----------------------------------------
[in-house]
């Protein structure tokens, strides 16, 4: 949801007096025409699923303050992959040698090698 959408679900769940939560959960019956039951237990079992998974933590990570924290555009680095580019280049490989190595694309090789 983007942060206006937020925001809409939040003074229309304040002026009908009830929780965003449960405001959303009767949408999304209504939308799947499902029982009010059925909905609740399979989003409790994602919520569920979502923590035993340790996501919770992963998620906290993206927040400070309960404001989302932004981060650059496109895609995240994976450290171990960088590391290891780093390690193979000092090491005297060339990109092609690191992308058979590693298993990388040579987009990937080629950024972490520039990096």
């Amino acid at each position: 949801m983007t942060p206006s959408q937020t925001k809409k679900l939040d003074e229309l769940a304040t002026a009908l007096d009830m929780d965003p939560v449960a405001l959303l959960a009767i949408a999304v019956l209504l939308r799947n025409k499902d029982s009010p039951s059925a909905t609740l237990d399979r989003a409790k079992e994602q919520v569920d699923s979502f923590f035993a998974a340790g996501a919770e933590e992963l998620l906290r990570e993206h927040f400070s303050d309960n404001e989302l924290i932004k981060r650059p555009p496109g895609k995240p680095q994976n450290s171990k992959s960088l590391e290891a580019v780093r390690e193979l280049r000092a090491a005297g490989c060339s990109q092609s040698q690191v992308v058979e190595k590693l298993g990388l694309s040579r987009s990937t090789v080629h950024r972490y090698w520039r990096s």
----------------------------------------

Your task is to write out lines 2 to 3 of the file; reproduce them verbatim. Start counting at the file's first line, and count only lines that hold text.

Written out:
């Protein structure tokens, strides 16, 4: 949801007096025409699923303050992959040698090698 959408679900769940939560959960019956039951237990079992998974933590990570924290555009680095580019280049490989190595694309090789 983007942060206006937020925001809409939040003074229309304040002026009908009830929780965003449960405001959303009767949408999304209504939308799947499902029982009010059925909905609740399979989003409790994602919520569920979502923590035993340790996501919770992963998620906290993206927040400070309960404001989302932004981060650059496109895609995240994976450290171990960088590391290891780093390690193979000092090491005297060339990109092609690191992308058979590693298993990388040579987009990937080629950024972490520039990096």
């Amino acid at each position: 949801m983007t942060p206006s959408q937020t925001k809409k679900l939040d003074e229309l769940a304040t002026a009908l007096d009830m929780d965003p939560v449960a405001l959303l959960a009767i949408a999304v019956l209504l939308r799947n025409k499902d029982s009010p039951s059925a909905t609740l237990d399979r989003a409790k079992e994602q919520v569920d699923s979502f923590f035993a998974a340790g996501a919770e933590e992963l998620l906290r990570e993206h927040f400070s303050d309960n404001e989302l924290i932004k981060r650059p555009p496109g895609k995240p680095q994976n450290s171990k992959s960088l590391e290891a580019v780093r390690e193979l280049r000092a090491a005297g490989c060339s990109q092609s040698q690191v992308v058979e190595k590693l298993g990388l694309s040579r987009s990937t090789v080629h950024r972490y090698w520039r990096s």